It’s very easy to inflate your lifestyle. An added subscription here. A small weekly purchase there.
But it’s much harder to deflate your lifestyle. That is, to cut back on the level of consumption that you’ve become accustomed to.
If you’re able to do it though, reducing your expenses will have a lasting impact on your finances. For every dollar you are saving, you are that much closer to building financial security.
10 Ways To Reduce Your Expenses TODAY
- Cook at Home – Instead of eating out, eat your meals at home. It’s cheaper, healthier, and more engaging. And don’t just cook meals at home, enjoy your treats like coffee or dessert at home as well.
- Don’t Buy It – It doesn’t matter what “it” is. Just don’t buy it today. If you didn’t have that piece of clothing, tech gadget, or home living product before, you probably don’t need it now.
- Adjust Your Thermostat – Embrace warmer summers and colder winters with your thermostat. Even small changes can save you money on your monthly energy bill.
- Update Your Cell phone Plan – Go online or call your cell phone provider to see if they have a more cost effective plan available. Many people can shave $10-$20 off their monthly bill.
- Stop a Streaming Service – Try canceling your least used streaming service. We’ve personally cut out Netflix and Hulu after we realized we already have enough entertainment to consume.
- Refinance a Large Debt – With interest rates as low as they are, it’s worth seeing if you can refinance a large debt like your home. Although I prefer being debt free, reducing your interest rate can make debt more manageable.
- Pay Down Debt Principal – Making extra principal payments on debt also decreases your expenses. As interest payments are technically an expense, the more principal you pay down, the less interest expense you pay over the life of your loans.
- Update Your Insurance – Check to see if you can get a better deal on your home, life, or auto insurance. You can find a more competitive provider, or maybe change the terms of your policy.
- Buy Generic Brand – If you do have to buy something today, see if you can buy a generic version. For most products, buying a francy brand name only adds additional costs.
- Move Your Investments – If you are investing in mutual funds through your retirement program or other investing platforms, you might be able to reduce your fees. Moving to a low cost index fund can save you thousands of dollars in fund management expenses.
This post is Day 4 of 21 Days of Simple – Join me today in reducing an expense in your life.
Erin L says
I’m cooking at home… because I’m stuck here!
But I’m also actively trying to save money but not buying anything that I don’t need right now. It’s crazy how many times I’ve stopped myself from buyng something online recently. Then after I realized I don’t actually need it. My life is fine without it!
I hear you. We’ve been somewhat forced to cook at home as well. Although I also know a lot of people that are getting takeout often.
We have been getting take-out occasionally but we are choosing to do it so as to help support a local diner run by a wonderfully kind family. We want them to be able to continue to employ their staff. Our large co-op pulled funds together and donated many meals made by them to the local hospital which has been swamped with patients, (we are in NYC.) It allows the diner to stay in business and serve our community of incredible healthcare workers and hospital staff. Other than that we have been cooking even more than usual at home. Love getting creative in the kitchen when an ingredient we usually turn to is not available. I choose to see it as an opportunity to expand my culinary skills.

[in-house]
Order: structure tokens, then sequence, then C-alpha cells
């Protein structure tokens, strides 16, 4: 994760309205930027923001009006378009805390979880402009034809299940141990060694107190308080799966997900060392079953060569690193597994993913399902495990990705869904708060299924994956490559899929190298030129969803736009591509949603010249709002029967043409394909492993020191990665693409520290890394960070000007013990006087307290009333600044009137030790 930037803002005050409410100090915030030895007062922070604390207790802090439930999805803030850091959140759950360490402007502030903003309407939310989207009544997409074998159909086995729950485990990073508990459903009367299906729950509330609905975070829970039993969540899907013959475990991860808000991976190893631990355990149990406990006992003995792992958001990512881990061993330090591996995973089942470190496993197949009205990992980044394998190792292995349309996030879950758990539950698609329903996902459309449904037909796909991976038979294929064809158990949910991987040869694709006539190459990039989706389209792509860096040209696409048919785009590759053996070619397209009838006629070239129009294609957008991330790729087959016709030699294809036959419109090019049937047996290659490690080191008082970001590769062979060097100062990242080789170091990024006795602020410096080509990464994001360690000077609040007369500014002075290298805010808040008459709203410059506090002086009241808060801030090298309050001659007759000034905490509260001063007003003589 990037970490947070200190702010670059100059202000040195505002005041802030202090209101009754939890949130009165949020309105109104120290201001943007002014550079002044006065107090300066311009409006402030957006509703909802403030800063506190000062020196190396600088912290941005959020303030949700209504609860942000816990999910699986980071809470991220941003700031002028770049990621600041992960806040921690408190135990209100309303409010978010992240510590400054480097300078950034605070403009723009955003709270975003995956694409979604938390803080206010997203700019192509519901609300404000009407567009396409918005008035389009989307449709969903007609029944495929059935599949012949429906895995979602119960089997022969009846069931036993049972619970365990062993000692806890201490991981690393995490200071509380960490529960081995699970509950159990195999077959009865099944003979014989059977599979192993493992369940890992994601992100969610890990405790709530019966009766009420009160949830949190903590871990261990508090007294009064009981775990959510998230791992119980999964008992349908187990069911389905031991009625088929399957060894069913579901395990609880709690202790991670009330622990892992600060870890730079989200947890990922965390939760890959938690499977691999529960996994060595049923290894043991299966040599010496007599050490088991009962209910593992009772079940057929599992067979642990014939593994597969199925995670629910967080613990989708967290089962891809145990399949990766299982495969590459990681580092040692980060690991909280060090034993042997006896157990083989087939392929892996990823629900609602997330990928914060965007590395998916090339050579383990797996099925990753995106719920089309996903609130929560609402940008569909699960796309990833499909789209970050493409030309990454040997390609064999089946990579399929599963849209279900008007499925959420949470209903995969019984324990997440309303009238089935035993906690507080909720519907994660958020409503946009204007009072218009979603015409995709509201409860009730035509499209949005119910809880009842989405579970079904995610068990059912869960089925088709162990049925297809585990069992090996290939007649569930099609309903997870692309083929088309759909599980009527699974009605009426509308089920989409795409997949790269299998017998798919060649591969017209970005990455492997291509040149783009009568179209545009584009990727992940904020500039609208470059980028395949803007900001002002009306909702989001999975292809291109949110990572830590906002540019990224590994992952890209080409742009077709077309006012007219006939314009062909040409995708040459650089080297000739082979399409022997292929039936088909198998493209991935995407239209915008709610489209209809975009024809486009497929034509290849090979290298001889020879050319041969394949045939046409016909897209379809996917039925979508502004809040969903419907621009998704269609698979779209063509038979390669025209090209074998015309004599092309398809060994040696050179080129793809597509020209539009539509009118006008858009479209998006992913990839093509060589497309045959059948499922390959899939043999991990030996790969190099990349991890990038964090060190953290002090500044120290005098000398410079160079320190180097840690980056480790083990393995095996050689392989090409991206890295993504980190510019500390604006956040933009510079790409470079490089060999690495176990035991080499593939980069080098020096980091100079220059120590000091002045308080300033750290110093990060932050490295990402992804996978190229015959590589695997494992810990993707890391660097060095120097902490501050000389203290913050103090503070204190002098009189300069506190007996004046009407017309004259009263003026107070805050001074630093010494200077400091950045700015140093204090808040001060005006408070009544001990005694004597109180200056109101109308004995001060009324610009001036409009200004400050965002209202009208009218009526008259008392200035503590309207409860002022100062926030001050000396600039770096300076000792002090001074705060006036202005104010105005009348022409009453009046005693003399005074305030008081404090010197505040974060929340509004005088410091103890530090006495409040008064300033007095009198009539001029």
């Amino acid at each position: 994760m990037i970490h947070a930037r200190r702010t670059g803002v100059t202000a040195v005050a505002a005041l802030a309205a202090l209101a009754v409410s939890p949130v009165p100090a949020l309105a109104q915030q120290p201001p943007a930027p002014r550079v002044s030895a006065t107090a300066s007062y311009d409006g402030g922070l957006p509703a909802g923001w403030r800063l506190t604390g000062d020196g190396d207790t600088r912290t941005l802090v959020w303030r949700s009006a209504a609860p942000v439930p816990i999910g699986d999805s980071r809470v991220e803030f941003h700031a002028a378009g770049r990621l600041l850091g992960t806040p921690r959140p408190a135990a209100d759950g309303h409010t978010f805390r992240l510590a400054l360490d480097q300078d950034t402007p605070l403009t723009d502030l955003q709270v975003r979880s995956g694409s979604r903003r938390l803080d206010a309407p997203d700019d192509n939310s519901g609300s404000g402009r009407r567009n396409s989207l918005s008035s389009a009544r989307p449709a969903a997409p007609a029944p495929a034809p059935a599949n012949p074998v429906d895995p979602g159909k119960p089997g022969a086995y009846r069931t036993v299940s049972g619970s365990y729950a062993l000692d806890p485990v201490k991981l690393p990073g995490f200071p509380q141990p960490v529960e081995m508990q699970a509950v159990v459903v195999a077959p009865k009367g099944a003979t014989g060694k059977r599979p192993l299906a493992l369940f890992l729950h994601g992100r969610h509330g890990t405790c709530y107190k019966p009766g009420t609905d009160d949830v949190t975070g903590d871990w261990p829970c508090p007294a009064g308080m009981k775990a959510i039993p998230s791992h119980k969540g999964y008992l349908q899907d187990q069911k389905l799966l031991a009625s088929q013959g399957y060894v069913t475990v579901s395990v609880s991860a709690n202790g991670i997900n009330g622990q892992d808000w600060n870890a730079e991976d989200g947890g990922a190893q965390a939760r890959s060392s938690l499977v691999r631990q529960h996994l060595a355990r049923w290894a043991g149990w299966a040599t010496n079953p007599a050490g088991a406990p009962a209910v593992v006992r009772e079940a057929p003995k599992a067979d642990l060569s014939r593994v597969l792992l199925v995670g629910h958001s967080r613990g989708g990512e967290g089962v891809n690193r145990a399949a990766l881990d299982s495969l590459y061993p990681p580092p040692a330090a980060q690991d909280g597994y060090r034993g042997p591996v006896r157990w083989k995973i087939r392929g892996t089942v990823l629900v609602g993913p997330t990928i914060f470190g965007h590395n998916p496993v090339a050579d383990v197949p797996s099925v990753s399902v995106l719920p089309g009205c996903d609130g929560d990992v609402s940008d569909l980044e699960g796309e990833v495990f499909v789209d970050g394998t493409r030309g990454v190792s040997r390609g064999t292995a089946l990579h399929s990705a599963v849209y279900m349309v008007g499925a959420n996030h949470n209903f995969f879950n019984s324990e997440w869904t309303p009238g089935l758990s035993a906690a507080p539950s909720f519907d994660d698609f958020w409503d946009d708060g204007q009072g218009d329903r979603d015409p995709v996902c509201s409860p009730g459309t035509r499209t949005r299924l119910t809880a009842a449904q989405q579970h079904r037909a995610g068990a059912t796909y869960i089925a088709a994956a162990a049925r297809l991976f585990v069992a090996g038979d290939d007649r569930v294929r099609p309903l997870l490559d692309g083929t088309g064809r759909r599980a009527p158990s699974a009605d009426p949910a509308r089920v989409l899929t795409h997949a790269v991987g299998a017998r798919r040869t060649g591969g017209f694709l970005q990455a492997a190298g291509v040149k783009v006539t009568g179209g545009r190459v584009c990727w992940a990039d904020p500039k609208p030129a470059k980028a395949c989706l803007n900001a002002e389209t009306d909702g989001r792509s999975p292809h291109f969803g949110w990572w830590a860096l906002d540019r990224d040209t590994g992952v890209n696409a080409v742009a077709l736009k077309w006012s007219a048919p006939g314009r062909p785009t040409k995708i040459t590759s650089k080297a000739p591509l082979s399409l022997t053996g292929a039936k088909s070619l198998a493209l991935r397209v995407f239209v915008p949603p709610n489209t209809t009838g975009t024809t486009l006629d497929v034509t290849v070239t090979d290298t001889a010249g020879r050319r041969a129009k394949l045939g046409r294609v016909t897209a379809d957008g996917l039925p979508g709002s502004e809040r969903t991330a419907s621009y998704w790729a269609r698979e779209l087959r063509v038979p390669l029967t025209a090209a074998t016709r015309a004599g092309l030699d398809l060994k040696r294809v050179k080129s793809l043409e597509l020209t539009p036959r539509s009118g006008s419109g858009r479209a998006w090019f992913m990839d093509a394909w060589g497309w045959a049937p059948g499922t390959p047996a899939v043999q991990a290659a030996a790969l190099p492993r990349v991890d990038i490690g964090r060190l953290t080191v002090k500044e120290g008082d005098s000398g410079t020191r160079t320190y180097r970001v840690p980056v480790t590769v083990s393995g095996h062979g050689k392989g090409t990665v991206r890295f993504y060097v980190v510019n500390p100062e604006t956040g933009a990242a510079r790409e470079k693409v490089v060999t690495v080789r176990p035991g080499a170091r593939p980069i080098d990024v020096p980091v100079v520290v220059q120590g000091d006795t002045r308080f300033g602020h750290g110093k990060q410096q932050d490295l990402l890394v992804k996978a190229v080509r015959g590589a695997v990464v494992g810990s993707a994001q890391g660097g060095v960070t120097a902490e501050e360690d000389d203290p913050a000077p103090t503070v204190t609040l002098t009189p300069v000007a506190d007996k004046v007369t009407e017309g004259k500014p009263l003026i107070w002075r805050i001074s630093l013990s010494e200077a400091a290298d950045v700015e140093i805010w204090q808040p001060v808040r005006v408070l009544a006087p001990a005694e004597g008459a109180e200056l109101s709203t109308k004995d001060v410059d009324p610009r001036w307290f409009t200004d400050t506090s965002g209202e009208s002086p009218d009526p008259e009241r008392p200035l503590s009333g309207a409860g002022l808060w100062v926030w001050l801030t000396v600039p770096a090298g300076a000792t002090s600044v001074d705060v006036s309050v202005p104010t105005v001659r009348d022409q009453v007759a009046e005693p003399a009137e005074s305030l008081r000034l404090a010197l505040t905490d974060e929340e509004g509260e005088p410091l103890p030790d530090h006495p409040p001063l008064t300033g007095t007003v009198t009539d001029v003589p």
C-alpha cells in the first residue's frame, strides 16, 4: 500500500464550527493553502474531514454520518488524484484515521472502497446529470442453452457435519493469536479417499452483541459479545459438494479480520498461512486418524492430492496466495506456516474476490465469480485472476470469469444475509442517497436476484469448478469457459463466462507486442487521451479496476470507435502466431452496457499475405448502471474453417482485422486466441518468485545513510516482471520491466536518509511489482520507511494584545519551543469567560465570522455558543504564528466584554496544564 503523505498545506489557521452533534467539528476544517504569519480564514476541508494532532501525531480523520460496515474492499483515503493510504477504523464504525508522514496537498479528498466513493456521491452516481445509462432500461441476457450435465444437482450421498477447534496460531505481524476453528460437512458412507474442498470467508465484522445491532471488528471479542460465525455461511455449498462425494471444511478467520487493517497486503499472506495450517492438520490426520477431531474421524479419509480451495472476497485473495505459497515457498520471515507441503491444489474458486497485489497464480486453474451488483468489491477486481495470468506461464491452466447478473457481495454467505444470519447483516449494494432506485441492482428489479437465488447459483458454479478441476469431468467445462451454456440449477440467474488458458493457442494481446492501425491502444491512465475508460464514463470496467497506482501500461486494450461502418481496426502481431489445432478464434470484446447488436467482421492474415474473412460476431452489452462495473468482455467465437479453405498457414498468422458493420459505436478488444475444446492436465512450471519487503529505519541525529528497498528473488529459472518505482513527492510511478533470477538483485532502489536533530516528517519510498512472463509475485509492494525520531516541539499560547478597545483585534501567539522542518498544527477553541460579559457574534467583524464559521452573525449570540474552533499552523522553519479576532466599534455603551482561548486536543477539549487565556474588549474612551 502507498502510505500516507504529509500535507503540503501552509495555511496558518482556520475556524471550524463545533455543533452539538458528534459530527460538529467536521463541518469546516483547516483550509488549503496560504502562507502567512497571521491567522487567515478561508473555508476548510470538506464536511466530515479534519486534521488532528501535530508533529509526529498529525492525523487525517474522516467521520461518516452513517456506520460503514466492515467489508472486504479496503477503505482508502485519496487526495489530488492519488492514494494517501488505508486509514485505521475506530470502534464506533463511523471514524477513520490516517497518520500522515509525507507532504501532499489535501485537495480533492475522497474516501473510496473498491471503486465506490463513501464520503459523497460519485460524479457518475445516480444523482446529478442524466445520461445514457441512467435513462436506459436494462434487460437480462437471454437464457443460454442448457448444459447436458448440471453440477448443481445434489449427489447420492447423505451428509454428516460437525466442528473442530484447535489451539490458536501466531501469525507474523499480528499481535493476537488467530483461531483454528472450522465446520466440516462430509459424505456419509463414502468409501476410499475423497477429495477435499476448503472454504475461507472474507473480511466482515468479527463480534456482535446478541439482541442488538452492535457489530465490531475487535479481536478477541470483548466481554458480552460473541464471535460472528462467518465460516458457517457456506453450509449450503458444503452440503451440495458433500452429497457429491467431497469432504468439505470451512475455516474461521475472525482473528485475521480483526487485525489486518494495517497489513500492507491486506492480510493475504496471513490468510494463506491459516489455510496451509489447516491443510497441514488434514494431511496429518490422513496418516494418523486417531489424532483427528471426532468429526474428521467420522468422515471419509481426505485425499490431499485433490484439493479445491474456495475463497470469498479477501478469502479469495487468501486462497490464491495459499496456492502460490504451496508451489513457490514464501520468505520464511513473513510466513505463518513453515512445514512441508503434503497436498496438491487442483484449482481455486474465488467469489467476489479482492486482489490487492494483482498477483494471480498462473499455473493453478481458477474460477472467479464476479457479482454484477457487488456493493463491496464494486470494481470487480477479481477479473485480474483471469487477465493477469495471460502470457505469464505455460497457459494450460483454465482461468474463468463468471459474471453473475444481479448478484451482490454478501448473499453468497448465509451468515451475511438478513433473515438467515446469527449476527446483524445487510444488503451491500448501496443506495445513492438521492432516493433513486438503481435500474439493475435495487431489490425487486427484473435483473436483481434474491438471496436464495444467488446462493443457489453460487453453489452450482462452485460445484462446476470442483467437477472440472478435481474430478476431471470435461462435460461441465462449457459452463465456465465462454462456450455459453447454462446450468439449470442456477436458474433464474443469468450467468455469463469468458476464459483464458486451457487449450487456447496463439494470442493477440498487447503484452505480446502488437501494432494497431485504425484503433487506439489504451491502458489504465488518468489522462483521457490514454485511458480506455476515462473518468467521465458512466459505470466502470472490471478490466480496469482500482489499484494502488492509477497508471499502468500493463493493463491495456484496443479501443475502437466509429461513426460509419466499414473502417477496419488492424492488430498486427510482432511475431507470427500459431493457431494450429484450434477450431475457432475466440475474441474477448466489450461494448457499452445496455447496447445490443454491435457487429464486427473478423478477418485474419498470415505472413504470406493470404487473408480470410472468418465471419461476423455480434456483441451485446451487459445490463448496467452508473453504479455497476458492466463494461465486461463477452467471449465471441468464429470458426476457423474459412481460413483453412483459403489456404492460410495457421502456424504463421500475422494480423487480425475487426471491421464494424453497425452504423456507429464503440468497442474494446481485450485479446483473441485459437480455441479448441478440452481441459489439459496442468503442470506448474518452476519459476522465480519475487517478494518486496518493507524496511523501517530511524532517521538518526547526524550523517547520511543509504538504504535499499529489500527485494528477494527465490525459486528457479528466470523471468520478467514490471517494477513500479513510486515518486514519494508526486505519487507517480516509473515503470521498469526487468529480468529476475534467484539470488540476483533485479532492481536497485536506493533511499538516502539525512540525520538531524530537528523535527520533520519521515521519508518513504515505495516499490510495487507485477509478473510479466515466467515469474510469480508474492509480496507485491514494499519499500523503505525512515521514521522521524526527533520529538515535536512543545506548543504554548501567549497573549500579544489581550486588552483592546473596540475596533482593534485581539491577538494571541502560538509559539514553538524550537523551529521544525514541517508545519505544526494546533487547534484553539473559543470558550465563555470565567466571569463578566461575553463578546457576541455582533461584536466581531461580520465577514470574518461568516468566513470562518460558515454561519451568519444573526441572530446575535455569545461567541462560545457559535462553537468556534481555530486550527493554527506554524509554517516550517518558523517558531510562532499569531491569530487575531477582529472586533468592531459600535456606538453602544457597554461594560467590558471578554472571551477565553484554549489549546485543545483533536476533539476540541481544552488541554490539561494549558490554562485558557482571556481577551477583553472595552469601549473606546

What a cool idea to have your co-op partner with the restaurant! It’s great to see how these high stress situations can bring communities together.
We’re with you on the take out as well. While we are eating out much less, we still are getting take out from a few of our favorite places. Getting some AWESOME thai food tonight!
William DeLanney says
I learned to do “more with less” from the tenkara method of simple fly fishing. I also consider strongly if it’s a “need or a want” before I buy anything.
I’ve only been fly fishing once in my life (in a beautiful stream in the Rockys), so I’m not familiar with that method. But you point is well taken that you can find simple, less equipment required, version of so many hobbies.
and what about if all the people, or a majority of the people, follow the advice and decide not to go out for eating, don’t buy it, buy generic brands…and more?
Is it sustainable at all? I honestly think it is not, and the added value goods/services, the “you don’t need” things, not only can give joy but can generate wealth (always doing it with care). How can we manage it?
I love this thought. What if everybody was frugal?
No doubt, the modern economy is built HEAVILY on consumer spending. If everybody at once became frugal, there would be drastic economic problems.
However, what if we imagined an economy where there was a slow and meaningful shift in the way we view our consumption and wealth? As an economy is essentially a measure of production – what if we moved to put more of our innovation and productivity towards true quality of life change?
More economic spending on health, technology, and environment. Less on luxury and “stuff”. A higher individual savings rate to make the economy less fragile to shock.
It’s an interesting discussion. The blog Mr Money Mustache has a nice post on this topic – https://www.mrmoneymustache.com/2012/04/09/what-if-everyone-became-frugal/